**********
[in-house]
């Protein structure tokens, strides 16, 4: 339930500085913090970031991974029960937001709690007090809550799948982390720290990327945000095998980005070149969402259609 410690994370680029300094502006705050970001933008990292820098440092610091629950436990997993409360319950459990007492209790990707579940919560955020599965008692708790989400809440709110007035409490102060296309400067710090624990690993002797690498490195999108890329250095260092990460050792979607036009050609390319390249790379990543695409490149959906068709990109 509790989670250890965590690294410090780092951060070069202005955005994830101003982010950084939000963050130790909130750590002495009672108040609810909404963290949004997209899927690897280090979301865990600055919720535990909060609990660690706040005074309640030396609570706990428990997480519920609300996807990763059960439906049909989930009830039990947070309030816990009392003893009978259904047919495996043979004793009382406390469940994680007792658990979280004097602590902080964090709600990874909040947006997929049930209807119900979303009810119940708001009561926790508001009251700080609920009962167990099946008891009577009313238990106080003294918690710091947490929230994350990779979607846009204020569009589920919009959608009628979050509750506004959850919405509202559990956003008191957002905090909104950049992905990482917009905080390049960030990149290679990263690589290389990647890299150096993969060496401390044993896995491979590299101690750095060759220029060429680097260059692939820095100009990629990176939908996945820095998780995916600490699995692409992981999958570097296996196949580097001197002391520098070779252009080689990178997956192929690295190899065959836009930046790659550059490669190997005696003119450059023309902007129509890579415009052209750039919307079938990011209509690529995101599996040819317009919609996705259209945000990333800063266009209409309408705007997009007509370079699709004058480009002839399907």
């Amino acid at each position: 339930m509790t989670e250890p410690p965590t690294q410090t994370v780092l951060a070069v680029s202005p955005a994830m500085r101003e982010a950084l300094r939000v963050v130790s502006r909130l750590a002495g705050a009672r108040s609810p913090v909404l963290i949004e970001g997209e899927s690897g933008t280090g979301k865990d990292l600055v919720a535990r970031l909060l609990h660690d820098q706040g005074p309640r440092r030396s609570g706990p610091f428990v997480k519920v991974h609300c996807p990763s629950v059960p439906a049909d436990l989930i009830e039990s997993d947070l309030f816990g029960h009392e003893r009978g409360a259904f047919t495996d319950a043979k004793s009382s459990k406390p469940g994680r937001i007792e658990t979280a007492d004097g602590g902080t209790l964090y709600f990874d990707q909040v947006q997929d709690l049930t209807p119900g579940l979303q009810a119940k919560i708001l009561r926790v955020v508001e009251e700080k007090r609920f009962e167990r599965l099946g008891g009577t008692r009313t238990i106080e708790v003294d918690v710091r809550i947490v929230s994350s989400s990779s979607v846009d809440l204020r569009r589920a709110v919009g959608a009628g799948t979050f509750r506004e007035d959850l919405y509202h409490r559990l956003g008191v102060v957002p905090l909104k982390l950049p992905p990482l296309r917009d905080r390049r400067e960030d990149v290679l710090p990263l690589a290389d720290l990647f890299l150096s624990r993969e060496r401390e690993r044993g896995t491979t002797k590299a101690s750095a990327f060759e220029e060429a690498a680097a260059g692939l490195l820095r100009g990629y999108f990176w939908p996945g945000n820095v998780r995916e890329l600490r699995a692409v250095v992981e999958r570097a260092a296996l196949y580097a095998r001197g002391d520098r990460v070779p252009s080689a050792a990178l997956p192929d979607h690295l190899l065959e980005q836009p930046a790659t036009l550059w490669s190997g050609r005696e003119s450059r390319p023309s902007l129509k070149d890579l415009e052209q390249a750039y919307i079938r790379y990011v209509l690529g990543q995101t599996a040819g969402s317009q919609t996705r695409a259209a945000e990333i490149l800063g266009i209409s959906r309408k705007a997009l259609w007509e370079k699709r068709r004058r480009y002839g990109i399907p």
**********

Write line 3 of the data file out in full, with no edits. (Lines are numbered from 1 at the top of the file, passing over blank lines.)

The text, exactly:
């Amino acid at each position: 339930m509790t989670e250890p410690p965590t690294q410090t994370v780092l951060a070069v680029s202005p955005a994830m500085r101003e982010a950084l300094r939000v963050v130790s502006r909130l750590a002495g705050a009672r108040s609810p913090v909404l963290i949004e970001g997209e899927s690897g933008t280090g979301k865990d990292l600055v919720a535990r970031l909060l609990h660690d820098q706040g005074p309640r440092r030396s609570g706990p610091f428990v997480k519920v991974h609300c996807p990763s629950v059960p439906a049909d436990l989930i009830e039990s997993d947070l309030f816990g029960h009392e003893r009978g409360a259904f047919t495996d319950a043979k004793s009382s459990k406390p469940g994680r937001i007792e658990t979280a007492d004097g602590g902080t209790l964090y709600f990874d990707q909040v947006q997929d709690l049930t209807p119900g579940l979303q009810a119940k919560i708001l009561r926790v955020v508001e009251e700080k007090r609920f009962e167990r599965l099946g008891g009577t008692r009313t238990i106080e708790v003294d918690v710091r809550i947490v929230s994350s989400s990779s979607v846009d809440l204020r569009r589920a709110v919009g959608a009628g799948t979050f509750r506004e007035d959850l919405y509202h409490r559990l956003g008191v102060v957002p905090l909104k982390l950049p992905p990482l296309r917009d905080r390049r400067e960030d990149v290679l710090p990263l690589a290389d720290l990647f890299l150096s624990r993969e060496r401390e690993r044993g896995t491979t002797k590299a101690s750095a990327f060759e220029e060429a690498a680097a260059g692939l490195l820095r100009g990629y999108f990176w939908p996945g945000n820095v998780r995916e890329l600490r699995a692409v250095v992981e999958r570097a260092a296996l196949y580097a095998r001197g002391d520098r990460v070779p252009s080689a050792a990178l997956p192929d979607h690295l190899l065959e980005q836009p930046a790659t036009l550059w490669s190997g050609r005696e003119s450059r390319p023309s902007l129509k070149d890579l415009e052209q390249a750039y919307i079938r790379y990011v209509l690529g990543q995101t599996a040819g969402s317009q919609t996705r695409a259209a945000e990333i490149l800063g266009i209409s959906r309408k705007a997009l259609w007509e370079k699709r068709r004058r480009y002839g990109i399907p």